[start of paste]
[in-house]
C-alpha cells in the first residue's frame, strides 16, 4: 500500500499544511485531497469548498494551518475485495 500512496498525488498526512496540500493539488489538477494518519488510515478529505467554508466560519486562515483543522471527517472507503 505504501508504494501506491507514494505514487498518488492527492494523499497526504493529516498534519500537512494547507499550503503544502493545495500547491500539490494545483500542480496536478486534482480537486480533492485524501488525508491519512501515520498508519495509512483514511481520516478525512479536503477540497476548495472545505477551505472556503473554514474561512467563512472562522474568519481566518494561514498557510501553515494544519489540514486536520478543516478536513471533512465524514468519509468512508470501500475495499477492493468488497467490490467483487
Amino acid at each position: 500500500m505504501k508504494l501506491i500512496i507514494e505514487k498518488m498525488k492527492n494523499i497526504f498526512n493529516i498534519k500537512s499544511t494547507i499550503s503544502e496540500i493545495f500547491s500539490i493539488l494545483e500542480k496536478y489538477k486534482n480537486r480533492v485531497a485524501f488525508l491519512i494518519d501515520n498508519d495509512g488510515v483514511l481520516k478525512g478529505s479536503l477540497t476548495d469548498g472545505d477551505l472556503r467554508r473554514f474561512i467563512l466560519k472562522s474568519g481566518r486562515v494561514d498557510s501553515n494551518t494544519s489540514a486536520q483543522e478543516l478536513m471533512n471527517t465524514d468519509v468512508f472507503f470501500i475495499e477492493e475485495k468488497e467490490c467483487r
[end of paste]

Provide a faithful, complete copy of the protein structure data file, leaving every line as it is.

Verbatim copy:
[in-house]
C-alpha cells in the first residue's frame, strides 16, 4: 500500500499544511485531497469548498494551518475485495 500512496498525488498526512496540500493539488489538477494518519488510515478529505467554508466560519486562515483543522471527517472507503 505504501508504494501506491507514494505514487498518488492527492494523499497526504493529516498534519500537512494547507499550503503544502493545495500547491500539490494545483500542480496536478486534482480537486480533492485524501488525508491519512501515520498508519495509512483514511481520516478525512479536503477540497476548495472545505477551505472556503473554514474561512467563512472562522474568519481566518494561514498557510501553515494544519489540514486536520478543516478536513471533512465524514468519509468512508470501500475495499477492493468488497467490490467483487
Amino acid at each position: 500500500m505504501k508504494l501506491i500512496i507514494e505514487k498518488m498525488k492527492n494523499i497526504f498526512n493529516i498534519k500537512s499544511t494547507i499550503s503544502e496540500i493545495f500547491s500539490i493539488l494545483e500542480k496536478y489538477k486534482n480537486r480533492v485531497a485524501f488525508l491519512i494518519d501515520n498508519d495509512g488510515v483514511l481520516k478525512g478529505s479536503l477540497t476548495d469548498g472545505d477551505l472556503r467554508r473554514f474561512i467563512l466560519k472562522s474568519g481566518r486562515v494561514d498557510s501553515n494551518t494544519s489540514a486536520q483543522e478543516l478536513m471533512n471527517t465524514d468519509v468512508f472507503f470501500i475495499e477492493e475485495k468488497e467490490c467483487r